Bicycling Australia senior journalist Peter Maniaty reviews ‘Desire Discrimination Determination: Black Champions in Cycling’ by Dr Marlon Lee Moncrieffe.
I was struck by many things when I first came into cycling. One was how inescapably ‘white’ the sport is. Riders of colour have long been heavily underrepresented at almost every level of cycling.
Back in 2015, it was a discrepancy that saw me spend the best part of 18 months seeking out Australia’s first indigenous cycling representative, the late Brian Mansell – a man very few in the Australian cycling community seemed to know much about. Brian’s was a fascinating and, at times, heart-wrenching story.
But it was one that needed to be told. So, when Rapha recently released a new book written by UK academic and long-time competitive cyclist, Dr Marlon Lee Moncrieffe, I couldn’t order it fast enough.
Moncrieffe is a world authority on the history of black and minority ethnic groups in cycling and this brilliantly-researched work is one of the finest compilations I’ve ever come across. Loosely structured around his own experiences (spoiler: not always great) as a black man participating in a traditionally – and still overwhelmingly – white sport, ‘Desire Discrimination Determination: Black Champions in Cycling’ is interspersed with an astounding array of historical accounts, anecdotes, interviews and photographs spanning the worlds of road, track and BMX, from the junior ranks all the way to today’s pro peloton.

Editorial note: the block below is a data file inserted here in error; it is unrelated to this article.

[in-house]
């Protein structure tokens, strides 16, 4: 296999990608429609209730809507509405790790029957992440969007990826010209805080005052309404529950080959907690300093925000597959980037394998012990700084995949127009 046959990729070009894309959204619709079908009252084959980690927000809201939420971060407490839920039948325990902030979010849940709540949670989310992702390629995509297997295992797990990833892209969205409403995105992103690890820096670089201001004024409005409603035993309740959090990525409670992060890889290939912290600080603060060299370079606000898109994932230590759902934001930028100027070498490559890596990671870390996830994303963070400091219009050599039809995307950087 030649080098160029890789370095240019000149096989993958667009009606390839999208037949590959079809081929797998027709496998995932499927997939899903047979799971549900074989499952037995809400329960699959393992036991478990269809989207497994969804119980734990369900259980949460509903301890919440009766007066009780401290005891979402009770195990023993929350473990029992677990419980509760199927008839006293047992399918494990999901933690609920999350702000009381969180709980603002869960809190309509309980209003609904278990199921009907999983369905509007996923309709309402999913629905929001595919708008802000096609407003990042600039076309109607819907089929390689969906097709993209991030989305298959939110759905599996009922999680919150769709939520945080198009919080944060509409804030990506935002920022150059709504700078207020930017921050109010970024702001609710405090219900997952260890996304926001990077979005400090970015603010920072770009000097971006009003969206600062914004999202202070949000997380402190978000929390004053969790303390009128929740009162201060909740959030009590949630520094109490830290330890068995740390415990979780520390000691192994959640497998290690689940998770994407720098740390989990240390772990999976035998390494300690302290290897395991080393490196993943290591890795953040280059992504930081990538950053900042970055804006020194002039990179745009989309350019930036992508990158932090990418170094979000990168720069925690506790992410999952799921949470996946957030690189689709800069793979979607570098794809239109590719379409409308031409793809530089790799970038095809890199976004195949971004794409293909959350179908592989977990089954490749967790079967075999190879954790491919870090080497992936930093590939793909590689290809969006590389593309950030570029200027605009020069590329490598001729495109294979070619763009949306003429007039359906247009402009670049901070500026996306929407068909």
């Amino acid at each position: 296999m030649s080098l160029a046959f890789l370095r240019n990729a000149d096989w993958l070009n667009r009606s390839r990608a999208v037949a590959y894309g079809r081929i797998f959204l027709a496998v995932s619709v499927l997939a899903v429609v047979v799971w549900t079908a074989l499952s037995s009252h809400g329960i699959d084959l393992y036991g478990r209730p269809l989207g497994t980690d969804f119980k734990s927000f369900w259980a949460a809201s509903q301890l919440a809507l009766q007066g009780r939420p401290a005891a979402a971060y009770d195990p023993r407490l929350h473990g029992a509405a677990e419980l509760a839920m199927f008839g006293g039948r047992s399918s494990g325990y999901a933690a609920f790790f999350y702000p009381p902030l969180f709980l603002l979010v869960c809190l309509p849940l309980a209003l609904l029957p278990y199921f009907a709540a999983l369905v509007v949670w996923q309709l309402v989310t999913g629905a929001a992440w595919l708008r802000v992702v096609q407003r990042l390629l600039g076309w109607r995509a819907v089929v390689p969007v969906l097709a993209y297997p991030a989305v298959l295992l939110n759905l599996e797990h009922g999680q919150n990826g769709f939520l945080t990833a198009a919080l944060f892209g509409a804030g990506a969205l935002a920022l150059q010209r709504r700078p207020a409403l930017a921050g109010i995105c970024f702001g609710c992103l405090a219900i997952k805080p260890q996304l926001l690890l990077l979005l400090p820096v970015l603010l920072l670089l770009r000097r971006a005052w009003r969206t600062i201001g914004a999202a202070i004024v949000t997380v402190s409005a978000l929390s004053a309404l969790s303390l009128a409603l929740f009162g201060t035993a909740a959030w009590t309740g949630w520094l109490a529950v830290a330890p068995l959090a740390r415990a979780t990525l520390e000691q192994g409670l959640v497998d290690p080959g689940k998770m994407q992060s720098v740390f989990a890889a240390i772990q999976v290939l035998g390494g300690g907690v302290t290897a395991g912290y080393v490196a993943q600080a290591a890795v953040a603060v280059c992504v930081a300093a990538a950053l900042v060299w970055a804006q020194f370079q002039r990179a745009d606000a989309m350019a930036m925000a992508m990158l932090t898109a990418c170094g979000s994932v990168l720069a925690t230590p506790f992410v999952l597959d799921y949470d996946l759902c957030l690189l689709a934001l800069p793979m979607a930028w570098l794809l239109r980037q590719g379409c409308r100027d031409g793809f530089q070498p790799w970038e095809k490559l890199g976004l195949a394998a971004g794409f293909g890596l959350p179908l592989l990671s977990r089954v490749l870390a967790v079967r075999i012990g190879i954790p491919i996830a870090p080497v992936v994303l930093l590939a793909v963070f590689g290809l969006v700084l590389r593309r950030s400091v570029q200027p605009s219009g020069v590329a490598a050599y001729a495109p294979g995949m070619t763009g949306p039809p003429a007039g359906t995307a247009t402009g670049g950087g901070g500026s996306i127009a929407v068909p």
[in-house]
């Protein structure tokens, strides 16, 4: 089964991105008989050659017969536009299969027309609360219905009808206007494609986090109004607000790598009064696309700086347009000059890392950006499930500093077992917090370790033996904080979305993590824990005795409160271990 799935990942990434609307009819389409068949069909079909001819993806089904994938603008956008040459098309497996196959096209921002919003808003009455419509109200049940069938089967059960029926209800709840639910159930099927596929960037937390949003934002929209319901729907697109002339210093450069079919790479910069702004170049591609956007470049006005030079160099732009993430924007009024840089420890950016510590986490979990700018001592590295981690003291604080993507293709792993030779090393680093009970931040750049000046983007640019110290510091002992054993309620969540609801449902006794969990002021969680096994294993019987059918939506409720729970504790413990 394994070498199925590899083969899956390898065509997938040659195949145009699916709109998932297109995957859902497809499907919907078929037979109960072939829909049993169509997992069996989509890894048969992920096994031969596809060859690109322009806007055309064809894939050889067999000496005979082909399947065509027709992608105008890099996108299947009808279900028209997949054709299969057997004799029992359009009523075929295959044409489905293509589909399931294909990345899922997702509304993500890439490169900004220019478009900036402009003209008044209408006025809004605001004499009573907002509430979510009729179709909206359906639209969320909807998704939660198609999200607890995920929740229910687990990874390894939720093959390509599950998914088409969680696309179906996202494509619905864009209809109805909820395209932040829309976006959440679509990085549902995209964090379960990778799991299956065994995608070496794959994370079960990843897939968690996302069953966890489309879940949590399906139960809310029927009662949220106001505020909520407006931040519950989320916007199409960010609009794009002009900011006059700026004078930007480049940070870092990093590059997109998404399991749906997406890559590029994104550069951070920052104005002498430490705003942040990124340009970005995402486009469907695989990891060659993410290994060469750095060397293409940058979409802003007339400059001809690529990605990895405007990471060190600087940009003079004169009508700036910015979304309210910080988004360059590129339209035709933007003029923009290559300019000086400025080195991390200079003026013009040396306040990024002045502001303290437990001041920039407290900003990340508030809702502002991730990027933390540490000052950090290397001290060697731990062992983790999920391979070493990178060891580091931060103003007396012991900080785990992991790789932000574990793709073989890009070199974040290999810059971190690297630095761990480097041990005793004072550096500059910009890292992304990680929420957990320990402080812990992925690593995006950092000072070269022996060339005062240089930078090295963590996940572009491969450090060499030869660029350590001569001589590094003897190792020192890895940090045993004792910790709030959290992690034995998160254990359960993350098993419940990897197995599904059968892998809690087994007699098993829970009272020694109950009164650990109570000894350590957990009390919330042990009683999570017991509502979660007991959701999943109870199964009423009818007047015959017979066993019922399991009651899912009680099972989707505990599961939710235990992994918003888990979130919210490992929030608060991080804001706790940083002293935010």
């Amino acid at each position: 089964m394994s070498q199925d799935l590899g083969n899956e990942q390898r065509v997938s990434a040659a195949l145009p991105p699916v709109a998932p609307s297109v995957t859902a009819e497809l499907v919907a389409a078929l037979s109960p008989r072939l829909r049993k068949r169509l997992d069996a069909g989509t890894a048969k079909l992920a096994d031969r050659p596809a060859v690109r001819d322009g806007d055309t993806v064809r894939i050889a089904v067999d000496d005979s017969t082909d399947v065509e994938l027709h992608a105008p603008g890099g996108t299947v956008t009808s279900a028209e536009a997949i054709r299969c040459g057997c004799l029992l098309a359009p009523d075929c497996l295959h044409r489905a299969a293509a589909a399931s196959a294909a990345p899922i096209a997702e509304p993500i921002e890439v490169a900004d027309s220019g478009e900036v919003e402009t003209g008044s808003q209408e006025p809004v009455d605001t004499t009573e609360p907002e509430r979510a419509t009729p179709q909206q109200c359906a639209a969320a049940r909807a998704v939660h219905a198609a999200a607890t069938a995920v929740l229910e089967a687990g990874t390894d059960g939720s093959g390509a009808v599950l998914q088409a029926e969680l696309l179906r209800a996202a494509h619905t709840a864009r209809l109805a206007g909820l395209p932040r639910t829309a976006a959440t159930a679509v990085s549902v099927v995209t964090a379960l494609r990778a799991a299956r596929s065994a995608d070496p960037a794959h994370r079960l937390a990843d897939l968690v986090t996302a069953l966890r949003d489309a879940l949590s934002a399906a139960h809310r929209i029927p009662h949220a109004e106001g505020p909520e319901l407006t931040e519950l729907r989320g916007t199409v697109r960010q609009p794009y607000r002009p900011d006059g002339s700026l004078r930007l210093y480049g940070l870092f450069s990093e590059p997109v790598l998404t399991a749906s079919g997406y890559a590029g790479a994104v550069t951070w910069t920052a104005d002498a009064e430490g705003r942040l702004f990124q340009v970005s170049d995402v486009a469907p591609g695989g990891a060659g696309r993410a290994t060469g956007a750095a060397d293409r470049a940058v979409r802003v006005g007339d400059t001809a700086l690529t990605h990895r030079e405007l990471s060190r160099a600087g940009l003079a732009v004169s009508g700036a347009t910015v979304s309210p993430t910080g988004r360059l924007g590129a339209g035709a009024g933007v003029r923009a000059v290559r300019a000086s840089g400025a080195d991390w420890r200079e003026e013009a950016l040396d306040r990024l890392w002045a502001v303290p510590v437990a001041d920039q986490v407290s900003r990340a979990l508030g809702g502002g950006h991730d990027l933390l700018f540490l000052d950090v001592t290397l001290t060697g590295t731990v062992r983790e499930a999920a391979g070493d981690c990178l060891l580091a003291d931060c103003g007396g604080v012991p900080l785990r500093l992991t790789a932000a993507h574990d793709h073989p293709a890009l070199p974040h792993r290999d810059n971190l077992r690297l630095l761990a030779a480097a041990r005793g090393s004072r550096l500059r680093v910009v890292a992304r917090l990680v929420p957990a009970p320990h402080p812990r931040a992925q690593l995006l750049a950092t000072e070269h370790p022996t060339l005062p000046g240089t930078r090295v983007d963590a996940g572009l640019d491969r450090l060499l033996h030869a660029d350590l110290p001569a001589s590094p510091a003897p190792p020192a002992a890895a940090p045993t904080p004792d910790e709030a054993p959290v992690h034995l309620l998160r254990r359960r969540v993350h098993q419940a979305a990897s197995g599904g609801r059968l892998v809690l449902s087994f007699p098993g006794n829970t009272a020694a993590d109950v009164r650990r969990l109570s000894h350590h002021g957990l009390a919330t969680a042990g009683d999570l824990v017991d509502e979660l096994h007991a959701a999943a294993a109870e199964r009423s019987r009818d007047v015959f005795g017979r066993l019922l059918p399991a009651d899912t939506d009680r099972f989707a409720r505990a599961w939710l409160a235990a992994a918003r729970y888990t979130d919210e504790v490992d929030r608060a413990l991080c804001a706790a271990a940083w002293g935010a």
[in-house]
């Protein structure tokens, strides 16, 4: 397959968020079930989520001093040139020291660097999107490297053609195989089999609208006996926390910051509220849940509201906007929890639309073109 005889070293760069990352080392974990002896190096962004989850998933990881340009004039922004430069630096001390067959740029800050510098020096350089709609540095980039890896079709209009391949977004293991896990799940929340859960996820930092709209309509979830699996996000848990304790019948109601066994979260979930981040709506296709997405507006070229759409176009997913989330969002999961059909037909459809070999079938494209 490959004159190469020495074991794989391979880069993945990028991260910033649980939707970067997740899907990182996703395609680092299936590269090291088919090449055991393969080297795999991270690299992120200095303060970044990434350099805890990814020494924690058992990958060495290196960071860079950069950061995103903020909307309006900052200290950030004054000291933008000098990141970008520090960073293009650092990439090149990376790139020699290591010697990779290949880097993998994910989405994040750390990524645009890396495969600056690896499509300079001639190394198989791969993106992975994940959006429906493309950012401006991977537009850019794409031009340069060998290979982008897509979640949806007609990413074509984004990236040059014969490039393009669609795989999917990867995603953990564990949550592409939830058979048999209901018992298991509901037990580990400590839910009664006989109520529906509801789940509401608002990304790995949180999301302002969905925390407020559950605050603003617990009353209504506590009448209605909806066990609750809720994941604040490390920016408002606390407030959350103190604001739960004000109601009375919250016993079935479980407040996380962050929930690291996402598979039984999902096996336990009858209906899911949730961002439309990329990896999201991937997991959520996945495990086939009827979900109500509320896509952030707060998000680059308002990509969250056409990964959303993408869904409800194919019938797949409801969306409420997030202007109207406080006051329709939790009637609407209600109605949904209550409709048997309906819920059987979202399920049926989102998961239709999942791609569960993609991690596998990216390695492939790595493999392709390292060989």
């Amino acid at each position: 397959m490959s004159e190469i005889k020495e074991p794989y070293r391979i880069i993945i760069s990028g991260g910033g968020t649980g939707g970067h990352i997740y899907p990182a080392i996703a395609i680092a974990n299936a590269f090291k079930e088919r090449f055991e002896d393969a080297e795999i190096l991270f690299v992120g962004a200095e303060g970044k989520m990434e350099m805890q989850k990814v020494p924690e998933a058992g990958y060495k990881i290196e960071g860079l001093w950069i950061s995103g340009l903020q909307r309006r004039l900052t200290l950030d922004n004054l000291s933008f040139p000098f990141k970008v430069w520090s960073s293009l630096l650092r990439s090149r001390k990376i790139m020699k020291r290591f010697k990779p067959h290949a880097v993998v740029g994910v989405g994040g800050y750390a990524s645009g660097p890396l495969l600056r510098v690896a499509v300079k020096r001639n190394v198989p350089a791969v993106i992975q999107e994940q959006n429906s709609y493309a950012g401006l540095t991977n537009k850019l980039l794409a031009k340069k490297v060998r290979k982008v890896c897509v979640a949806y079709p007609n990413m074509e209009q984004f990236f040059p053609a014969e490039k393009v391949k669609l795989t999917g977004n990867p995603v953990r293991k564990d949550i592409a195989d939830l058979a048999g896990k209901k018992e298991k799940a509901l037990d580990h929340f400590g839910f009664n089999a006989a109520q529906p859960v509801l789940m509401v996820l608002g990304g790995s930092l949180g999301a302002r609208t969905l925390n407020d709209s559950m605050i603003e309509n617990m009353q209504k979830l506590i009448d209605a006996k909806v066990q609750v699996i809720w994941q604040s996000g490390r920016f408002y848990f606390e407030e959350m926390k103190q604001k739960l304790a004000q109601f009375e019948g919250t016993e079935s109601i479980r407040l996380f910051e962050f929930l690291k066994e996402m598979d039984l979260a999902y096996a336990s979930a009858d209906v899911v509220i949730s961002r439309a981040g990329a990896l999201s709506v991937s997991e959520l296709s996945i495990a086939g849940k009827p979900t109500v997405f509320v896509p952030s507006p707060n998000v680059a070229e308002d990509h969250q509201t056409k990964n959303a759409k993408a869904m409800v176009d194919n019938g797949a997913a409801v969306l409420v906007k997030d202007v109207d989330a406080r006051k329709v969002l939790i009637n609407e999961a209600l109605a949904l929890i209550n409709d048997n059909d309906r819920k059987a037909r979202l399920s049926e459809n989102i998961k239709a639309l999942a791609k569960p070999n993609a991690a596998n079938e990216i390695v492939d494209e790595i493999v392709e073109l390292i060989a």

The book begins with a true, yet little known, story about the Greatest himself; a young Cassius Clay who, in an attempt to channel his considerable desire to ‘wallop someone’ when his beloved red Schwinn bicycle was stolen when he was just 12 years old, was instead encouraged to take up boxing by a local Louisville police officer.
In the ensuing 240 pages or so Moncrieffe shares with us inspiring, insightful and, at times, infuriating accounts from across the generations, featuring some of cycling’s best known athletes of colour including Marshall ‘Major’ Taylor, Maurice Burton, Russell Williams, Kévin Reza, Grégory Baugé, Nicholas Dlamini, ShanazeReade (British BMX champion), Teniel Campbell and 11-time USA National champion Justin Williams who, along with brother Cory, continues to blaze new trails with the L39ION of Los Angeles UCI Continental racing team.
This is far from a coloured tale of woe. But, make no mistake, nor is it always a joyous celebration. I found some of the rider accounts, especially the more recent ones, particularly jarring as they illustrate – as if there was any doubt – just how far we, as a sport and as a community, still have to go. It certainly makes for uncomfortable reading at times. But, of course, that is precisely why we should read it.
Desire Discrimination Determination: Black Champions in Cycling